The World Health Organization did not follow the protocol of obtaining informed consent from parents in three African countries where children may have received an experimental malaria vaccine, sparking criticism from ethicists, according to a report published yesterday (February 26) in The BMJ. Rather than seeking informed consent from each parent in the participating communities, the WHO considered the consent “implied” because the malaria shots were given as part of routine vaccination programs.
“An implied consent process is no substitute for informed consent. Indeed, implied consent is no consent at all,” bioethicist Charles Weijer, the lead author of the Ottawa Statement that describes ethical guidelines for these types of trials, tells Gizmodo. “We have no assurance that parents in fact received information about the study let alone that they understood it. Parents attending a clinic for routine vaccination of their child may therefore...
Malaria has a devastating impact on people living in tropical regions, with an estimated 200 million cases each year, leading to 400,000 deaths in Africa, according to the WHO. When it was announced last spring that the first malaria vaccine, called Mosquirix, was going be trialed in Malawi, Kenya, and Ghana, experts understood that it would not be “a silver bullet,” but instead could be a positive addition to other preventive measures, such as bed nets and insecticides.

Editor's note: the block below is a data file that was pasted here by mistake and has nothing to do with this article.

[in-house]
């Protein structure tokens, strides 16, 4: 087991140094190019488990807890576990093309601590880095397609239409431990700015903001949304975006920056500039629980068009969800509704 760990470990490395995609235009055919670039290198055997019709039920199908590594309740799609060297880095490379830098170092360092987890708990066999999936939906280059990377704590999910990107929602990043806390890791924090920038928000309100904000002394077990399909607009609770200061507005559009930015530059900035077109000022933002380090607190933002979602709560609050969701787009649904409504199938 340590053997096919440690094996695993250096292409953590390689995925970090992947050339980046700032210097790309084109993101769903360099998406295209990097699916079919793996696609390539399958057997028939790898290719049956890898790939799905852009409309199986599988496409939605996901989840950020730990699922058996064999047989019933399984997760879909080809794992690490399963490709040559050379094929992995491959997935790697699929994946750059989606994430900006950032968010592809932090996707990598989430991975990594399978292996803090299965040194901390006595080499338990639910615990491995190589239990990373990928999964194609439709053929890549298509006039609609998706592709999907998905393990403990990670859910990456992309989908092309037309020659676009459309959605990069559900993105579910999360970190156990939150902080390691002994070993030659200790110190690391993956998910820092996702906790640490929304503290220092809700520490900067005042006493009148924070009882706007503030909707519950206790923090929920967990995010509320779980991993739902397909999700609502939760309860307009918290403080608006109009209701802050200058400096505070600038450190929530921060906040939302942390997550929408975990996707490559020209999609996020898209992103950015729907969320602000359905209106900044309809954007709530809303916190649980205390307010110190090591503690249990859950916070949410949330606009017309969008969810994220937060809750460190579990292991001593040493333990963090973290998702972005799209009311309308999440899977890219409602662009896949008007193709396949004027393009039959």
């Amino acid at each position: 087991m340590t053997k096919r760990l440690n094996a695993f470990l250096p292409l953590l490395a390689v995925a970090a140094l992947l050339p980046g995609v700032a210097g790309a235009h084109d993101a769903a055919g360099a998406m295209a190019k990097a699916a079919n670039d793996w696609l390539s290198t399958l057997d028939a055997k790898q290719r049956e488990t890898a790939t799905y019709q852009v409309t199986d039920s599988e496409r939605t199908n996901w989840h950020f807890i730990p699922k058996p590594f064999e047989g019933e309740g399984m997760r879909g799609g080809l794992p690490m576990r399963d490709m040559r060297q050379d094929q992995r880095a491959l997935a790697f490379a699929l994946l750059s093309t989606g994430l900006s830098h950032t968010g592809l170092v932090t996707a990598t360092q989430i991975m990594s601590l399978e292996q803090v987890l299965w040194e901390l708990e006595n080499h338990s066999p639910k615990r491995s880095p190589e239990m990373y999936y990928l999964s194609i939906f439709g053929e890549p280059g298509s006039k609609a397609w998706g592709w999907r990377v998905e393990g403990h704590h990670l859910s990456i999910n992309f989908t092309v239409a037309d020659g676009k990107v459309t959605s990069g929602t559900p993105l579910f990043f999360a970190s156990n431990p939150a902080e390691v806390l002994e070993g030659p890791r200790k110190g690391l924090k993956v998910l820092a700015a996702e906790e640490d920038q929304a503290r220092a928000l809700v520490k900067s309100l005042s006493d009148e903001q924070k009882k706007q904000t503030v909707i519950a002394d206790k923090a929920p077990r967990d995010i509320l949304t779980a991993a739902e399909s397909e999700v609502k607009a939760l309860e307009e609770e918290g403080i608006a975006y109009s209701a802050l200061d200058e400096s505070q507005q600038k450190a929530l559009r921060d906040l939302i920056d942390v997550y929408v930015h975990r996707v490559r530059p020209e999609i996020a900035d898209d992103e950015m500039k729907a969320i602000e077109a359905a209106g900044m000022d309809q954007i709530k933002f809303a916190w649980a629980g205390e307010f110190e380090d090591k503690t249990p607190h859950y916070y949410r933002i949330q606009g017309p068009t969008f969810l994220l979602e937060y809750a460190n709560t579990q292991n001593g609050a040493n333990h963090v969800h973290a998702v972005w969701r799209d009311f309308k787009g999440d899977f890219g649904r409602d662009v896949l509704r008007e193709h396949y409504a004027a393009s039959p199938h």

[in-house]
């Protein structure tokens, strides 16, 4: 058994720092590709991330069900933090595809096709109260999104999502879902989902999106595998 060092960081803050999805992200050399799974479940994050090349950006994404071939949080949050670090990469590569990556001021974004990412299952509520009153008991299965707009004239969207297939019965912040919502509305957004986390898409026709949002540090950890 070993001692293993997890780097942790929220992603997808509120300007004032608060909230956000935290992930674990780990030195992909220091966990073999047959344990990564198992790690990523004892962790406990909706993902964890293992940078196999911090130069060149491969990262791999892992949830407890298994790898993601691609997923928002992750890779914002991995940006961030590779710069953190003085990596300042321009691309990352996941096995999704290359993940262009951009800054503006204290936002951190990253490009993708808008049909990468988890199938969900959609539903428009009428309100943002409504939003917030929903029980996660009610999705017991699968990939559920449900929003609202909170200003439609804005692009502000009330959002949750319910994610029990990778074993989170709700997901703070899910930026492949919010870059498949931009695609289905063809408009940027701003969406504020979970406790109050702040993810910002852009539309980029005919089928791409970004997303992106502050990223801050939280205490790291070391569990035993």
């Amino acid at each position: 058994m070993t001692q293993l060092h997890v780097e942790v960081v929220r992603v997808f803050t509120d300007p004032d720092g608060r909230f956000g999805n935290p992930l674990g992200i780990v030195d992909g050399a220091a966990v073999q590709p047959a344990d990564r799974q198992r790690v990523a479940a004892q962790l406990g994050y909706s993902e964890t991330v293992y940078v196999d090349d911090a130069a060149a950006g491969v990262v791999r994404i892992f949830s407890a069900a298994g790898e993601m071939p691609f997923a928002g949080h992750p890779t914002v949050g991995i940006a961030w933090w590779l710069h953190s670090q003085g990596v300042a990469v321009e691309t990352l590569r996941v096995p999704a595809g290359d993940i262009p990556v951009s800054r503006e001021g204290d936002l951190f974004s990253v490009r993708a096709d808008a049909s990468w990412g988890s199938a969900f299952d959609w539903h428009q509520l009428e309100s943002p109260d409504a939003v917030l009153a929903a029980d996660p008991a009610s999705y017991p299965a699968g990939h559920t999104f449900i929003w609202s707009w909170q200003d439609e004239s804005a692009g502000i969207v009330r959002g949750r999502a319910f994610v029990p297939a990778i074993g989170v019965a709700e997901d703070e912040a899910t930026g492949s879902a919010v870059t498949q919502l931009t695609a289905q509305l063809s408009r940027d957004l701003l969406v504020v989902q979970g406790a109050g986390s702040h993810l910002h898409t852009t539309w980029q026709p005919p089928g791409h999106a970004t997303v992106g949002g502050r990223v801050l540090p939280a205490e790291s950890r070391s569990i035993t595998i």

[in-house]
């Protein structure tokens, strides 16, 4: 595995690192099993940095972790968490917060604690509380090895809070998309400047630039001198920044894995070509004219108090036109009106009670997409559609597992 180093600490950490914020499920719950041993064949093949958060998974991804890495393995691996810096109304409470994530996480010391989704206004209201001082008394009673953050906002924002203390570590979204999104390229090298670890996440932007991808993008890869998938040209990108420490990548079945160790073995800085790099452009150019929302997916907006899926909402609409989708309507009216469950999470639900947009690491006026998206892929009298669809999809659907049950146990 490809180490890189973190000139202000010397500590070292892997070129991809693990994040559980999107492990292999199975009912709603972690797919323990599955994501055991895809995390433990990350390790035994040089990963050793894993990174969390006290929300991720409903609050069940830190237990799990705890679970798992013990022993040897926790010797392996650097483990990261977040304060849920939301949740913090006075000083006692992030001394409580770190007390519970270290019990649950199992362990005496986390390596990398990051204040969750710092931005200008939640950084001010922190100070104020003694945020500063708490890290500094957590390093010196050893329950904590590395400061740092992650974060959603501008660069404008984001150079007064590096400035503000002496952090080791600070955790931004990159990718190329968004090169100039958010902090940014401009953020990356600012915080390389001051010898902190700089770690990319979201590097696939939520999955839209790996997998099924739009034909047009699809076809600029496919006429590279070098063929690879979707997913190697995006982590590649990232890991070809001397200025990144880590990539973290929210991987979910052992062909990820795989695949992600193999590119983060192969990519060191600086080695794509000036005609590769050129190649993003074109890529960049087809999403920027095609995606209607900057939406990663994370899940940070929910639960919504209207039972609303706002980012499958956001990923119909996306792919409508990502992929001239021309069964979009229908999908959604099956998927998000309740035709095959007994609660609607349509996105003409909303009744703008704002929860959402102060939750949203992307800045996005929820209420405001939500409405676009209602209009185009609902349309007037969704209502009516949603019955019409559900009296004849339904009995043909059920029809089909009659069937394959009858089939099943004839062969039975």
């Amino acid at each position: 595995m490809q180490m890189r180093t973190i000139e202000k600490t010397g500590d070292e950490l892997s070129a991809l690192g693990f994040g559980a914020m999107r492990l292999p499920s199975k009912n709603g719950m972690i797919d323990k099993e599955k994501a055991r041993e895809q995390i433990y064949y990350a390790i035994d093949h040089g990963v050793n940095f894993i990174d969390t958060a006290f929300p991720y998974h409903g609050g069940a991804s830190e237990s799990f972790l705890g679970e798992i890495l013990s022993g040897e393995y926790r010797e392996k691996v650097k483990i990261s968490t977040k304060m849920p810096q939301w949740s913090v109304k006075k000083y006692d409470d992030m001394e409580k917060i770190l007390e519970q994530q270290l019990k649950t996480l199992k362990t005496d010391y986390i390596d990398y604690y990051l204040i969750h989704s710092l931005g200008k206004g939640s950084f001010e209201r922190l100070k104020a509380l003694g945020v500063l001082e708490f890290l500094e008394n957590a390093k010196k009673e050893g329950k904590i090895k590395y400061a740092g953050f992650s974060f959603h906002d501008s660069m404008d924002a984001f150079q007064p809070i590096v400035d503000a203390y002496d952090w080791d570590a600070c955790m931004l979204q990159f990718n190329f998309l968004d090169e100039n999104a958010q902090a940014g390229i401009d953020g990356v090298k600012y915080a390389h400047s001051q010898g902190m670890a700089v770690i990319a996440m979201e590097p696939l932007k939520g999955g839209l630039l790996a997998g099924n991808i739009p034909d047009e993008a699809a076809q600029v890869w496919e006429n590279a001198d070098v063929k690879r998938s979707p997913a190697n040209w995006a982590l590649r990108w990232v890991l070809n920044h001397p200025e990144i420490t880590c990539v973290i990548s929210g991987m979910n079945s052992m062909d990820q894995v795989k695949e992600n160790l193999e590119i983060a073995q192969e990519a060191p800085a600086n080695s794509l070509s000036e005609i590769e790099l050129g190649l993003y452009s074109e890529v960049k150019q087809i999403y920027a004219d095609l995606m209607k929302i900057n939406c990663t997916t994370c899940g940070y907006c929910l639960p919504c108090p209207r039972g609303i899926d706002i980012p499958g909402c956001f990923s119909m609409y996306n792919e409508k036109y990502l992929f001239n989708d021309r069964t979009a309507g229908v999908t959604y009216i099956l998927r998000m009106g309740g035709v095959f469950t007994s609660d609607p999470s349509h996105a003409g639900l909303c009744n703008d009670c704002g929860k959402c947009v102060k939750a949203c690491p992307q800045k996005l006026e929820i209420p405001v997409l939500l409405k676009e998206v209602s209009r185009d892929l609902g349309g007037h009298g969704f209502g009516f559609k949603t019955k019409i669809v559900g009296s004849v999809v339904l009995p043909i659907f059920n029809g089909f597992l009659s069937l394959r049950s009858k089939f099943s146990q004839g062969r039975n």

The plan was to inoculate 720,000 children in these three countries over the first two years. The design of the study is a randomized cluster trial, in which community groups, rather than individuals, are randomly assigned to either the experimental intervention or another arm.
See “Distribution of World’s First Malaria Vaccine Begins”
The trial was set to follow in the footsteps of a Phase 3 test that involved giving multiple doses of the vaccine to close to 15,500 children between ages six weeks and 17 months over a five-year period. While malaria cases decreased by about one-third, there were some worrisome side effects. Children who received the vaccine were 10 times more likely to develop meningitis in cerebral malarial cases compared to those who didn’t get the shots. Girls in the test cohort, overall, were twice as likely to die from any cause compared to girls in the control group, according to WHO’s proposed framework of the trial.
In the latest study, “information on vaccination is provided to the community and to parents through health talks and community outreach—among other methods, and parents who present for vaccination do so with the option to vaccinate their children or not,” a WHO spokesperson tells the BMJ. Therefore, parents who opt to vaccinate “imply consent.”
Weijer counters that there is no guarantee parents knew of the trial or the possible side effects that were observed during the previous study.
From WHO’s perspective, this was a “pilot study,” meant to determine the feasibility of the vaccine and wasn’t technically official research, thus limiting the amount of red tape and regulations they need to abide by. Outside experts disagree about that definition.
“If an activity is classified as research, then all sorts of rules and oversight mechanisms are activated. For example, the activity must receive prospective ethical review. Unless certain conditions are met, human subjects must provide informed consent,” Johnathan Kimmelman, a bioethicist at McGill University, comments to the BMJ. “The fact that the activity has been registered in clinicaltrials.gov amounts to an open declaration that this is research.”
Lisa Winter is the social media editor for The Scientist. Email her at firstname.lastname@example.org or connect on Twitter @Lisa831.